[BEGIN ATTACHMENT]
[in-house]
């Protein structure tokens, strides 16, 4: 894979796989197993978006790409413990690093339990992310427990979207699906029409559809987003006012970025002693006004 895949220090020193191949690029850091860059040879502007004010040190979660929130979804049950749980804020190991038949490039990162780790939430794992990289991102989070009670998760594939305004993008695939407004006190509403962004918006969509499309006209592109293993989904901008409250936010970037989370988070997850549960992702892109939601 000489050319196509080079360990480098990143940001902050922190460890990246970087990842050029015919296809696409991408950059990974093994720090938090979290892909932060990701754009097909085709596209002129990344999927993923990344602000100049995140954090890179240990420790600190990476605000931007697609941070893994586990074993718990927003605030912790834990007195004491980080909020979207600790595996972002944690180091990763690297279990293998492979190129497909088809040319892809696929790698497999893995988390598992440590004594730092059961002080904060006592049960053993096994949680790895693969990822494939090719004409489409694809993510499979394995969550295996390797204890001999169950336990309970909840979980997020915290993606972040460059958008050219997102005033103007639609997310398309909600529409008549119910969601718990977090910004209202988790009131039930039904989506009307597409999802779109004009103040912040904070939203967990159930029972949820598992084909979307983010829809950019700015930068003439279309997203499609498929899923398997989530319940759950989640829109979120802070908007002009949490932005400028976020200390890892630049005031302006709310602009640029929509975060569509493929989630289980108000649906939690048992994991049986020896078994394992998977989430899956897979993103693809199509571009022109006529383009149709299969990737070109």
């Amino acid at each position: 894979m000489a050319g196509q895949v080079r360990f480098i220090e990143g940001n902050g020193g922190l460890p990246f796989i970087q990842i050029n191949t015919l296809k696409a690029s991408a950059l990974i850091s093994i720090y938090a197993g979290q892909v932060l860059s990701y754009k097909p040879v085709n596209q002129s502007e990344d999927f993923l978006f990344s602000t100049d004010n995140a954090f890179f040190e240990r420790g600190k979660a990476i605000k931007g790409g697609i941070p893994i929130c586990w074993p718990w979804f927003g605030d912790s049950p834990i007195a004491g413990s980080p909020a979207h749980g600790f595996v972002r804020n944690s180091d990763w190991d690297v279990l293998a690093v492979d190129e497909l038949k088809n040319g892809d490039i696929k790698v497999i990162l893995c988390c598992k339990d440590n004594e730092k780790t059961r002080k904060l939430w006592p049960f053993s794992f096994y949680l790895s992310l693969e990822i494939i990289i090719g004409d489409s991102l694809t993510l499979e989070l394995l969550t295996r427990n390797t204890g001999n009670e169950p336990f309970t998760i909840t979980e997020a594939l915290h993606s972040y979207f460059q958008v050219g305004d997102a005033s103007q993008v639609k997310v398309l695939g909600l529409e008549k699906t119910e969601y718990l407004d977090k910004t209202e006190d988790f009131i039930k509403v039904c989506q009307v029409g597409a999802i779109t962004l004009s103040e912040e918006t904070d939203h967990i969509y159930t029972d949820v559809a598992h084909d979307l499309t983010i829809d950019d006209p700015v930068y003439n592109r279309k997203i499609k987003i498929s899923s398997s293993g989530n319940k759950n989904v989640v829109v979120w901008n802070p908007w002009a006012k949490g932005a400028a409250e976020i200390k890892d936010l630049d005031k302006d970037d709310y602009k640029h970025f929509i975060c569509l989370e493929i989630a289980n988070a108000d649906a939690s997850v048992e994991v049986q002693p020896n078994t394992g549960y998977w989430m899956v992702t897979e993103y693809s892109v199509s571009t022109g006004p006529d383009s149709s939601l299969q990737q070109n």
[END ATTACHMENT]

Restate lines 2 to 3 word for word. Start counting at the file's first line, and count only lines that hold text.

């Protein structure tokens, strides 16, 4: 894979796989197993978006790409413990690093339990992310427990979207699906029409559809987003006012970025002693006004 895949220090020193191949690029850091860059040879502007004010040190979660929130979804049950749980804020190991038949490039990162780790939430794992990289991102989070009670998760594939305004993008695939407004006190509403962004918006969509499309006209592109293993989904901008409250936010970037989370988070997850549960992702892109939601 000489050319196509080079360990480098990143940001902050922190460890990246970087990842050029015919296809696409991408950059990974093994720090938090979290892909932060990701754009097909085709596209002129990344999927993923990344602000100049995140954090890179240990420790600190990476605000931007697609941070893994586990074993718990927003605030912790834990007195004491980080909020979207600790595996972002944690180091990763690297279990293998492979190129497909088809040319892809696929790698497999893995988390598992440590004594730092059961002080904060006592049960053993096994949680790895693969990822494939090719004409489409694809993510499979394995969550295996390797204890001999169950336990309970909840979980997020915290993606972040460059958008050219997102005033103007639609997310398309909600529409008549119910969601718990977090910004209202988790009131039930039904989506009307597409999802779109004009103040912040904070939203967990159930029972949820598992084909979307983010829809950019700015930068003439279309997203499609498929899923398997989530319940759950989640829109979120802070908007002009949490932005400028976020200390890892630049005031302006709310602009640029929509975060569509493929989630289980108000649906939690048992994991049986020896078994394992998977989430899956897979993103693809199509571009022109006529383009149709299969990737070109």
């Amino acid at each position: 894979m000489a050319g196509q895949v080079r360990f480098i220090e990143g940001n902050g020193g922190l460890p990246f796989i970087q990842i050029n191949t015919l296809k696409a690029s991408a950059l990974i850091s093994i720090y938090a197993g979290q892909v932060l860059s990701y754009k097909p040879v085709n596209q002129s502007e990344d999927f993923l978006f990344s602000t100049d004010n995140a954090f890179f040190e240990r420790g600190k979660a990476i605000k931007g790409g697609i941070p893994i929130c586990w074993p718990w979804f927003g605030d912790s049950p834990i007195a004491g413990s980080p909020a979207h749980g600790f595996v972002r804020n944690s180091d990763w190991d690297v279990l293998a690093v492979d190129e497909l038949k088809n040319g892809d490039i696929k790698v497999i990162l893995c988390c598992k339990d440590n004594e730092k780790t059961r002080k904060l939430w006592p049960f053993s794992f096994y949680l790895s992310l693969e990822i494939i990289i090719g004409d489409s991102l694809t993510l499979e989070l394995l969550t295996r427990n390797t204890g001999n009670e169950p336990f309970t998760i909840t979980e997020a594939l915290h993606s972040y979207f460059q958008v050219g305004d997102a005033s103007q993008v639609k997310v398309l695939g909600l529409e008549k699906t119910e969601y718990l407004d977090k910004t209202e006190d988790f009131i039930k509403v039904c989506q009307v029409g597409a999802i779109t962004l004009s103040e912040e918006t904070d939203h967990i969509y159930t029972d949820v559809a598992h084909d979307l499309t983010i829809d950019d006209p700015v930068y003439n592109r279309k997203i499609k987003i498929s899923s398997s293993g989530n319940k759950n989904v989640v829109v979120w901008n802070p908007w002009a006012k949490g932005a400028a409250e976020i200390k890892d936010l630049d005031k302006d970037d709310y602009k640029h970025f929509i975060c569509l989370e493929i989630a289980n988070a108000d649906a939690s997850v048992e994991v049986q002693p020896n078994t394992g549960y998977w989430m899956v992702t897979e993103y693809s892109v199509s571009t022109g006004p006529d383009s149709s939601l299969q990737q070109n």